Bridge of Spies ★★★★½

"Bridge of Spies" is the first movie I've seen in a long time that makes me proud to be an American.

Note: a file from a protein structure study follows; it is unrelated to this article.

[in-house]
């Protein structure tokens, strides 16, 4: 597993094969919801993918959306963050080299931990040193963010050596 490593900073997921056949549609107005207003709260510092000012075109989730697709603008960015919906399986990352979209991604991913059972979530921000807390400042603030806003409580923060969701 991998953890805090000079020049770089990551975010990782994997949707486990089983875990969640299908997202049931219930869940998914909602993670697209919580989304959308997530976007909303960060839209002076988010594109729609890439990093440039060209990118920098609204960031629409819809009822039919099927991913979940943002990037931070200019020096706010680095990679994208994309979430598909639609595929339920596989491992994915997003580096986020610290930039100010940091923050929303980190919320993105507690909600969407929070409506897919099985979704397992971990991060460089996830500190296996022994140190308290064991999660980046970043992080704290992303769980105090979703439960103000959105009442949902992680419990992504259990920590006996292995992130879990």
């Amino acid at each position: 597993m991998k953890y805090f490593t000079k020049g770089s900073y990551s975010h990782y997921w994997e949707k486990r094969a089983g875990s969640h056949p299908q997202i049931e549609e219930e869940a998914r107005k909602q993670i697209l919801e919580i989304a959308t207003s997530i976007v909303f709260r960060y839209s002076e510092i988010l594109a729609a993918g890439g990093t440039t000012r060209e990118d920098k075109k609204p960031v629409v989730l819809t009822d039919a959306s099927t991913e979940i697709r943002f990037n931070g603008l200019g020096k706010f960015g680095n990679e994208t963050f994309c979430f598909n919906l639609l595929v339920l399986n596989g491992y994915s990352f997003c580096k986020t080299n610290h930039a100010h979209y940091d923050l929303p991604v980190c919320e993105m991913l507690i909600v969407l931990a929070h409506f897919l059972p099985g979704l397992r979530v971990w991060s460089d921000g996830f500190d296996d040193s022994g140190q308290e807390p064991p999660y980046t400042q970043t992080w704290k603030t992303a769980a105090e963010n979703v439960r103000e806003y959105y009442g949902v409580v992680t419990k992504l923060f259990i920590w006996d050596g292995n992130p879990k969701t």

The character of Tom Hanks is a familiar one both to himself and Hollywood: the morally stiff good man in a world where it is hard for anyone to care about doing the right thing all the way and all the time. This, however, works to the thematic advantage of the film as opposed to a cheap empathetic technique to get the audience to side with the protagonist. The film is about the presence of humanity in all men and how adhering to that basic principal is what keeps us alive and going in a world where nations are so ready to drop the bomb. Numerous scenes in the film emphasize the absurdity of how real the threat of nuclear war was in the late 1950's as well as how terrifyingly brutal the totalitarian regimes behind the iron curtain were. Spielberg, as in most of his films from the last decade, seems to be on a kind of auto pilot. Nothing here is new or groundbreaking cinematically yet nothing is lost from being cliche or overused. A refreshingly old hollywood score, brilliant dialogue from the Coen Brothers themselves, near perfect historical realism, and a slow burn pacing that contributes to the complicated nature of the ethics at hand create one of the best Spielberg films of the last 20 years. Not to mention Spielberg utilizes violence, however brief, more effortlessly than he has ever done before. "Bridge of Spies" stands alongside "Tinker, Tailor, Soldier, Spy," a genuine masterpiece of filmmaking, as the egalitarian "common man" counterpart to our nations long and tiring feud with communism.

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